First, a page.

Being a VOC is not a typical “9-5” job’ in fact, many events staffed by the Outreach team take place on the weekends. While a group of VOCs attend the weekly outings with the ICP cohort, back in Boston, a VOC attends “Operation Thank a Veteran” – an initiative spearheaded by Giselle Sterling, former Commissioner of the Office of Veterans’ Services for the City of Boston during which Volunteers go door to door in local neighborhoods (Jamaica Plain, in this iteration), knocking on the doors of Veterans to say “thank you for your service.”
Meanwhile, several other VOCs host an Adventure Series event, which is attended by military families from all over the region. From ski weekends in Vermont to sailing lessons on the Charles River, these monthly events are designed to strengthen family bonds before, during and after a deployment. Having a VOC presence at these events is extremely impactful, as the Veterans and family members in attendance have an opportunity to connect directly with a Veteran if they are interested in coming into care.
While many may begin to unwind from their weekends on Sundays, the VOCs kick-start a new week by bringing the ICP patients and their family members back to Charlestown after a weekend of equine-assisted activities. The family members pack for their return home, and the Veterans have the rest of the day to themselves to prepare for the second – and final – week of treatment. Throughout this time, the VOCs monitor and stand at the ready in their role of peer support. Watching their family member pack for home can be difficult for the Veterans, who still have another week of treatment ahead of them. At this juncture, the role of the VOC is even more invaluable. The VOCs offer support and words of encouragement to the ICP patients, urging them to continue their journey of healing at Home Base.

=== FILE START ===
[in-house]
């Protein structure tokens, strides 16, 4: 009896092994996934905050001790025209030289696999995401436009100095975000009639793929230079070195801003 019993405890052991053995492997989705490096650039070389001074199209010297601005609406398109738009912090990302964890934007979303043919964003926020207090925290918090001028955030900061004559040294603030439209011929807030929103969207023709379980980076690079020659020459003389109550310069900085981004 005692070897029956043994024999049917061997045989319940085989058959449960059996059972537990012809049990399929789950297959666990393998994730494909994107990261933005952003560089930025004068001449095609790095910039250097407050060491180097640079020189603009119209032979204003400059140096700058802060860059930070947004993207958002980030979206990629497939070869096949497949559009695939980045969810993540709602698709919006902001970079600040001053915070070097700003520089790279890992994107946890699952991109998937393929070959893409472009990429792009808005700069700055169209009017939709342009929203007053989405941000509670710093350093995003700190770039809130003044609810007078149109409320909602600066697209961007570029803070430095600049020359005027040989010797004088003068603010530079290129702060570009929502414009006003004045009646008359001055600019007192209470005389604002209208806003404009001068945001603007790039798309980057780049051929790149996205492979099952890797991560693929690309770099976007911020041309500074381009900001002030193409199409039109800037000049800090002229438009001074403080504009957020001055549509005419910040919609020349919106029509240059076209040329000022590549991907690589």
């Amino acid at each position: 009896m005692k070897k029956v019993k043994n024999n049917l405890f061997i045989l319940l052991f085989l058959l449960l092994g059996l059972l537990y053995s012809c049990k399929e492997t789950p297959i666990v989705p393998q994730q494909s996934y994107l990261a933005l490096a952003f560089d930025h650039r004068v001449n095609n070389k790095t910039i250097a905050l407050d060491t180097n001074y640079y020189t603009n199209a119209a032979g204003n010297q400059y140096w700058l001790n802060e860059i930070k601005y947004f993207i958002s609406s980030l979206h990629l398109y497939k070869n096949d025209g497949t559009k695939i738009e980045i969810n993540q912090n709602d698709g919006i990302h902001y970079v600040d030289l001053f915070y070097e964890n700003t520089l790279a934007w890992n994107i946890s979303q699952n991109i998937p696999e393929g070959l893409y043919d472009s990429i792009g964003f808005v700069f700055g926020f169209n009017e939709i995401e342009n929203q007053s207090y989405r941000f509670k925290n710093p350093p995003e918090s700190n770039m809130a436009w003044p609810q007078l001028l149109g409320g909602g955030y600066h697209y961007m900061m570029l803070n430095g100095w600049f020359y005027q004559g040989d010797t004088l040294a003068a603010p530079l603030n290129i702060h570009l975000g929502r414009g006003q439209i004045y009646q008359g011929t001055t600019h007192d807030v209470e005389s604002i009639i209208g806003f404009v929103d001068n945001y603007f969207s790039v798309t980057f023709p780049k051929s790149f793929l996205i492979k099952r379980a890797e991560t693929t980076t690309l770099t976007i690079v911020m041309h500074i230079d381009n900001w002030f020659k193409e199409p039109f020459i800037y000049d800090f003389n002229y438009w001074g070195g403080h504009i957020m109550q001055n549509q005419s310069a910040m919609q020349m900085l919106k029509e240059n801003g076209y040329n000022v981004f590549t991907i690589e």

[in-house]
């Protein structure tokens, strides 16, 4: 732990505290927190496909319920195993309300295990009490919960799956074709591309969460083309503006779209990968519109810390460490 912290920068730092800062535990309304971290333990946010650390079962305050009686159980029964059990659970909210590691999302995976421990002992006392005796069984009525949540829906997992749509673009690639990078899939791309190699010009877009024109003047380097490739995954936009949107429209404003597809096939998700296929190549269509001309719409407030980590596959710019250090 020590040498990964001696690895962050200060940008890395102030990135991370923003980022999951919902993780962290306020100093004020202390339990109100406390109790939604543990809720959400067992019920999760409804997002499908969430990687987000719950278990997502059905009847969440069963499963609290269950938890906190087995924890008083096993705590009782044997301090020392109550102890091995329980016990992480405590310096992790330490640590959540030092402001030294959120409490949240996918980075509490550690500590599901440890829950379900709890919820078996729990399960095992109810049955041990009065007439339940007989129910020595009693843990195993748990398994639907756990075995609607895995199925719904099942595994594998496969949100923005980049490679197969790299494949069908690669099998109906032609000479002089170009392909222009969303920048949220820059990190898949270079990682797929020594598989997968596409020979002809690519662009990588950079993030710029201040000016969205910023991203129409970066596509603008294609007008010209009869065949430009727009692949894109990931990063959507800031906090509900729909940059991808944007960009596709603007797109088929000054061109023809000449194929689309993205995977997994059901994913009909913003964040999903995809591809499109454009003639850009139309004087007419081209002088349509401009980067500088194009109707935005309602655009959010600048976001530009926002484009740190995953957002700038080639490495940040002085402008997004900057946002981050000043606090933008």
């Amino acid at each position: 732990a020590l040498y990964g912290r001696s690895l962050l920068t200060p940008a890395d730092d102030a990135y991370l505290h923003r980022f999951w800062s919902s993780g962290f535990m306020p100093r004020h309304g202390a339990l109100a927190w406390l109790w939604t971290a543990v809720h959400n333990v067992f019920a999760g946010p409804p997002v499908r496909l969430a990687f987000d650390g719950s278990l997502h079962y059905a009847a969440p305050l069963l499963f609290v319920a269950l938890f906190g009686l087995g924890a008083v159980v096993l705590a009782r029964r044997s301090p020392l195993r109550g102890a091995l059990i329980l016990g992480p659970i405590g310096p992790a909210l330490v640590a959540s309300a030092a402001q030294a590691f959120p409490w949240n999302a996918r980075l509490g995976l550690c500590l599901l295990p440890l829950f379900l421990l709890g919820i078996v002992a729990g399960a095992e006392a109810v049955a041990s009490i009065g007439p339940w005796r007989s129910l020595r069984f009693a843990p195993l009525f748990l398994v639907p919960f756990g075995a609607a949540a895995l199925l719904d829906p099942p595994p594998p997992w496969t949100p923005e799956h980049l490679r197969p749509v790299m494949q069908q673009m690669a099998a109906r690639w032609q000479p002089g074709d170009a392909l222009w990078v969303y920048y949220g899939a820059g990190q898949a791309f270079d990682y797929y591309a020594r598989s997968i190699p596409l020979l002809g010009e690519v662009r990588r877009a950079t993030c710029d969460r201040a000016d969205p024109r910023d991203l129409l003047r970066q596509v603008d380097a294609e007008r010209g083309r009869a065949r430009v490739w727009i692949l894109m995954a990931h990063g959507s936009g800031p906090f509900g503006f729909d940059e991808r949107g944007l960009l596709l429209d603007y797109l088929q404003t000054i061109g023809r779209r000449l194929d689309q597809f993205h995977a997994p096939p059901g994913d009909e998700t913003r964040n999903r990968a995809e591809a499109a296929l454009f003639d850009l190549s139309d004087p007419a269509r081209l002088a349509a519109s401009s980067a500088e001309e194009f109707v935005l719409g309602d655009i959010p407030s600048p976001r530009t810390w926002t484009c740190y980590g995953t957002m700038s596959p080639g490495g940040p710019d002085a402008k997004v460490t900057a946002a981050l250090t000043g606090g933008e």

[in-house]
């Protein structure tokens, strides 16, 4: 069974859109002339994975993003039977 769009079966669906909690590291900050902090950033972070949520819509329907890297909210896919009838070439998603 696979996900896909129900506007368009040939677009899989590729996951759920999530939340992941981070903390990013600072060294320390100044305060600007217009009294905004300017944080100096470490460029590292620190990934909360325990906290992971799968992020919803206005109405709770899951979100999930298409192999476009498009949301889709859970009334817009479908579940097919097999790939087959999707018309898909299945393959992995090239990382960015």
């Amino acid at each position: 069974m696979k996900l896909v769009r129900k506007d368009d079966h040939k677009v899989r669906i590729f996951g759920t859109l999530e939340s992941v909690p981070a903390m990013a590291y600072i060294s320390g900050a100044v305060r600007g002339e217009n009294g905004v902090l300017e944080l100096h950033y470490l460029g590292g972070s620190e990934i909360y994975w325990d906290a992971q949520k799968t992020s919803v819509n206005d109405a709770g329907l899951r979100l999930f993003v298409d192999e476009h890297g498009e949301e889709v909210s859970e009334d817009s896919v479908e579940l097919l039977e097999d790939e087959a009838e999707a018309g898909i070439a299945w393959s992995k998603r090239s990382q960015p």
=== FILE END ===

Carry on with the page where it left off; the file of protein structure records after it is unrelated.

Though Home Base has grown exponentially over the years, the Outreach team remains at the core of what makes the program unique, going above and beyond on a daily basis to ensure Home Base is successful in its mission to heal the invisible wounds for all who come through the doors.
“It takes a lot of courage to make that first call to Home Base, and perhaps you’re several time zones away, but to have a voice on the other end of the line that not only understands military culture, but has lived it – is invaluable,” said Bill Davidson, Director of Veteran Outreach and Peer Support.
From the time a Veteran makes his or her first call to Home Base, to the time they walk out the front doors and head home – and after – the VOCs “have their six.”